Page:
My first go at Product Design
How passive learning is different from doing the work
I’ve been reading about Product Design for over a year now. “Learning” from other people’s mistakes trying to be as prepare as possible for when it’s my turn to create one. Nonetheless, it only helped me identify my own mistakes after I made them. Rookie mistakes. There’s no way around them, I learned.
The following is not meant to keep anyone from making this mistakes, but to encourage everyone to just start doing the work no matter how unprepared you might feel.
As a background: I’m a UX Designer learning Product Design and this is a personal project. I’m working as a team with the best developer I know.
The challenge: How to use the new Dribbble API version to expand on the value the users get from the platform?
This is the story of how Playbbboard was created. How it evolve from an app for everyone in Dribbble, to a selected audience who responded to the value proposition. Here’s a few lessons that shaped the end product.
Only users validate the value of the product
Even though I’ve read countless articles about focusing on the right audience and how important feedback from users is, I still started the project with a broad audience thinking that Dribbble users with invites were a small enough sample.
It wasn’t until I reached out to potential users that I realized that the idea wasn’t for everyone, but for just the right few. Designers working on the computer would not need to upload shots from the iPhone. However, designers and illustrators who produce analogue shots (like illustrations, logo design sketches, hand-drawn lettering) and most likely take pictures of their work with their phones, would appreciate being able to upload them right from their device.
Having narrowed the profile to users who start their design process away from the computer, I was able to reach out to an specific group of them with a value proposition.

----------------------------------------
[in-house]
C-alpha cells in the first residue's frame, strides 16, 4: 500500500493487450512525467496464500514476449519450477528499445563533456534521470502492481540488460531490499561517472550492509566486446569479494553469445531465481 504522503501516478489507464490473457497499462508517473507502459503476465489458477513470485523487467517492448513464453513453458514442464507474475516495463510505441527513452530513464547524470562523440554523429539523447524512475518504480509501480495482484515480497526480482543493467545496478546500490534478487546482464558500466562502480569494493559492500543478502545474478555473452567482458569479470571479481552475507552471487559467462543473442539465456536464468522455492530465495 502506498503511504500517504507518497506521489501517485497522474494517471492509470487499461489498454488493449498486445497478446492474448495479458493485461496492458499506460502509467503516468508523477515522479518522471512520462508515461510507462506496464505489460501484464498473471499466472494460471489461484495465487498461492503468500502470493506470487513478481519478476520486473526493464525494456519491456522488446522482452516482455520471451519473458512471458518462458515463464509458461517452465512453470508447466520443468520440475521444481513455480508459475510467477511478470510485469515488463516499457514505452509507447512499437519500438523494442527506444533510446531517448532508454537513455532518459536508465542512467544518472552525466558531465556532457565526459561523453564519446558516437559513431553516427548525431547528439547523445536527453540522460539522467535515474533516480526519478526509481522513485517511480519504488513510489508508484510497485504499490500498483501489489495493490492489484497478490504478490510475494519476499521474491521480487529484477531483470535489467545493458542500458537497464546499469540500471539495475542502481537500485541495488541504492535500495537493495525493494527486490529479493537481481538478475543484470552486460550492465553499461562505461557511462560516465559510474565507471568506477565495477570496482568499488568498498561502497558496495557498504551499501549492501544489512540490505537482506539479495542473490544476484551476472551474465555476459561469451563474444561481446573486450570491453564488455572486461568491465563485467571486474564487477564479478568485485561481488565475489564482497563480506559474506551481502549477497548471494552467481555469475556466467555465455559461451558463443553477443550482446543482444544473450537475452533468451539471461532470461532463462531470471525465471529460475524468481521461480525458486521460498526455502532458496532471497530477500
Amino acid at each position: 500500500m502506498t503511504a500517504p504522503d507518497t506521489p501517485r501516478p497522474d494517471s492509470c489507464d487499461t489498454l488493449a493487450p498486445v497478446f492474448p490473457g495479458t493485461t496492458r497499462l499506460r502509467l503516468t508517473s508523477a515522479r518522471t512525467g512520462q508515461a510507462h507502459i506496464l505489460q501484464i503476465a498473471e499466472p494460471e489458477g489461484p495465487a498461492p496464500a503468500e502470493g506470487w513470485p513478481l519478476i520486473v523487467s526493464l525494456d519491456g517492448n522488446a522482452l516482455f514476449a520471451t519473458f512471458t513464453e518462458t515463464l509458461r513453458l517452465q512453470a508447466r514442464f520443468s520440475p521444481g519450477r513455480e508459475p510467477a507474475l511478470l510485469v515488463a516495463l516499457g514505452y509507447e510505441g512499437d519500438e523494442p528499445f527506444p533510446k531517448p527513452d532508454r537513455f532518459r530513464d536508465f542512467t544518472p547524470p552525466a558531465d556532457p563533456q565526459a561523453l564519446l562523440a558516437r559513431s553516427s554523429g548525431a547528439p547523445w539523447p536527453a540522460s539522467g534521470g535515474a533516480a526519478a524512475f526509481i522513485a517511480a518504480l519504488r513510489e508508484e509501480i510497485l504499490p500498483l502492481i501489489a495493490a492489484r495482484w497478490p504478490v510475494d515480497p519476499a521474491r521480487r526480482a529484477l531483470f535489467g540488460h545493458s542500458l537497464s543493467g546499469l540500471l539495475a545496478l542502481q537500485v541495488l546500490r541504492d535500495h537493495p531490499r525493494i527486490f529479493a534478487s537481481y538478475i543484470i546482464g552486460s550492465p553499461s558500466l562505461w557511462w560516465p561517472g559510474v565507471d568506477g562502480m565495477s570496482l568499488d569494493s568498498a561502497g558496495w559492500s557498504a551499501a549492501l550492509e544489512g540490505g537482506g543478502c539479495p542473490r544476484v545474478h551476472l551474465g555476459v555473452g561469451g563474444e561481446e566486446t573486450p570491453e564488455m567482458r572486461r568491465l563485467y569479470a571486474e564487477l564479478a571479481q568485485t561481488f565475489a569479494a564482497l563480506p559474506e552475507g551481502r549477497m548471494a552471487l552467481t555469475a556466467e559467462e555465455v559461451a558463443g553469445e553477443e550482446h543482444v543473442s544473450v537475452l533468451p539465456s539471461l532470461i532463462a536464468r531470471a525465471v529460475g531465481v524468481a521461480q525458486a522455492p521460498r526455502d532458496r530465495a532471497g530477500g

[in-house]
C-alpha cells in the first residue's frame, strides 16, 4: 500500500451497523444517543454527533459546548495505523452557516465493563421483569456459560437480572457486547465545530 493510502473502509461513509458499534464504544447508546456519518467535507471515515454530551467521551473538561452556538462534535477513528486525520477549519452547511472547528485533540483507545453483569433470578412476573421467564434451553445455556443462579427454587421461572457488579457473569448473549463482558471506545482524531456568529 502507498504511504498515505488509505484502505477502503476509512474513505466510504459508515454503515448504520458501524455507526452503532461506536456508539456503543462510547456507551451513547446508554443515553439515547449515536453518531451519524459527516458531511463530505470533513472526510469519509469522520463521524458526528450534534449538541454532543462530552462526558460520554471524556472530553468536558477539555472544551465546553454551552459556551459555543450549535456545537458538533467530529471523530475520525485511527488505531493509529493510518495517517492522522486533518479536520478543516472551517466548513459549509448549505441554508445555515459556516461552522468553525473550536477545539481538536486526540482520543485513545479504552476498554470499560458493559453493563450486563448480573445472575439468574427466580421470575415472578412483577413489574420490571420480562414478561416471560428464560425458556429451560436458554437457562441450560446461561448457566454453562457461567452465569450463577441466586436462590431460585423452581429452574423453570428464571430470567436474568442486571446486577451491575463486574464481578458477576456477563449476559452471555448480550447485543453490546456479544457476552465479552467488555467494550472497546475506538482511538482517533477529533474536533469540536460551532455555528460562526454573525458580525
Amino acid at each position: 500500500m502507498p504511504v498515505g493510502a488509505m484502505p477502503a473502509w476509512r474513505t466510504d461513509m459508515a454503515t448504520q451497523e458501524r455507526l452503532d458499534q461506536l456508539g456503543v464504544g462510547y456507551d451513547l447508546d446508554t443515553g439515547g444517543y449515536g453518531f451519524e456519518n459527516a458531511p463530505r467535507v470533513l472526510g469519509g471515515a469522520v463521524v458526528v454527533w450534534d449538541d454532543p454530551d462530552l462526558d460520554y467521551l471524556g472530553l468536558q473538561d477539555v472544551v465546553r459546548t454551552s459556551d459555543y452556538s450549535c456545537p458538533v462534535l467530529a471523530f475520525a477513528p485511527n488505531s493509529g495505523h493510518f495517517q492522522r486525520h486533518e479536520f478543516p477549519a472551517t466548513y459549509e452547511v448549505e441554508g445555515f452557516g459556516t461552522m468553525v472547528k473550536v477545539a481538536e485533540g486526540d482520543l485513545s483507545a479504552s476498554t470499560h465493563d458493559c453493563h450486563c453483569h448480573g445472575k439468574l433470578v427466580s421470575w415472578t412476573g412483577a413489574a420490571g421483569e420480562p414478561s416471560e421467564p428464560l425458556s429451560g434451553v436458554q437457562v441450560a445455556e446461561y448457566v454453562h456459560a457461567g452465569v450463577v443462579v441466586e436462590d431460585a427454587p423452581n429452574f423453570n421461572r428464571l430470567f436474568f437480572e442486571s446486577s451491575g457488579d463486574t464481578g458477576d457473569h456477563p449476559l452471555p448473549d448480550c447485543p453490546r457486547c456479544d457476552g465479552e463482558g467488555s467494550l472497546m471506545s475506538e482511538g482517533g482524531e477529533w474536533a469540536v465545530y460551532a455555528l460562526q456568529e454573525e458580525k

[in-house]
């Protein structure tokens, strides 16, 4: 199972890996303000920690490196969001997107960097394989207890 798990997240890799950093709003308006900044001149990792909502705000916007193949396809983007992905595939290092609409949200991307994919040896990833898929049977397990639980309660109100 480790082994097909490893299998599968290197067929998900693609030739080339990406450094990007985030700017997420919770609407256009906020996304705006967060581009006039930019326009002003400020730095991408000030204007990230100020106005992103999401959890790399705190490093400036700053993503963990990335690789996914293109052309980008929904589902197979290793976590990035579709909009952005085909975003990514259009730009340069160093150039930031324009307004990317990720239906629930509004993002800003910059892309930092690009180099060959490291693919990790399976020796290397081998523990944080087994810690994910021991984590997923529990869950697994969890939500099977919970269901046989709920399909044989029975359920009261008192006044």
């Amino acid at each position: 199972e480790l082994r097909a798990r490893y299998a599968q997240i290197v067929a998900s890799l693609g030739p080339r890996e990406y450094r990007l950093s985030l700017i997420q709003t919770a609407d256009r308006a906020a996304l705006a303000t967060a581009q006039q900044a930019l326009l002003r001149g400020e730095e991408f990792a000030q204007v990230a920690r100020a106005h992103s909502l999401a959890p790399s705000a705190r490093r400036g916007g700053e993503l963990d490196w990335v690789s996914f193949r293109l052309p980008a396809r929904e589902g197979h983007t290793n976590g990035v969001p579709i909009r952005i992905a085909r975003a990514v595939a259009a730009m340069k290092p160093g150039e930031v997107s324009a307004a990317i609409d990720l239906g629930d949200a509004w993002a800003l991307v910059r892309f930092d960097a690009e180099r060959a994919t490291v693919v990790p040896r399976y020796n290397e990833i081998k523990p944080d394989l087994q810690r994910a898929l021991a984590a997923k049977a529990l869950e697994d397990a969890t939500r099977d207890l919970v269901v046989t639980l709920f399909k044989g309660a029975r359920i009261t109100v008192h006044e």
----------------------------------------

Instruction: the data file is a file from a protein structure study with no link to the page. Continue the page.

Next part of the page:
I went back to Dribbble, searched for players who often share analogue shots of their work and reached out to them. The result was a response rate of 62% from which every user can see themselves trying the app as part of their workflow.
Designing the user-flow before prioritizing features
I jumped right into the user-flow to be able to start the conversation about development. I basically took into consideration everything that the Dribbble API would allow the app to do, instead of thinking about what the users might need a Dribbble iOS app for.
Having a user-flow without an objective cost us several iterations until we realized the only feature we needed to build: uploading from the iPhone.
Just to give you an idea of how this can affect the outcome:
The first version of the user-flow had 26 screens.
The final version? 13 screens.
A few other factors to take into account:
- Releasing the app as a full featured Dribbble client would have made it compete with all the great apps already on the App Store.
- Dribbble browsing apps target a different audience whom would be confuse with (and would not need) the uploading feature.
- We needed to test the assumption of users seeing value in uploading their shots from their iPhone.
Not checking technical constraints
Because the app seemed simple enough at the beginning (even with an user-flow of 26 screens.. ha!), I went ahead and designed the screens for all features. As we started building the app, we realized a few holes in the Dribbble API that does not allow us to completely replicate the upload process that takes place on the Dribbble page.
Looking back, a quick hand-drawn sketch of the user-flow and a technical check on the API would have saved us an incredible amount of time.
From start to finish
After many iterations and lessons learned, the app statement went from: “Dribbble app for players to upload their shots from their iPhones”.
“Dribbble app for illustrators, logo designers and letterers to upload their analogue shots from their iPhones”.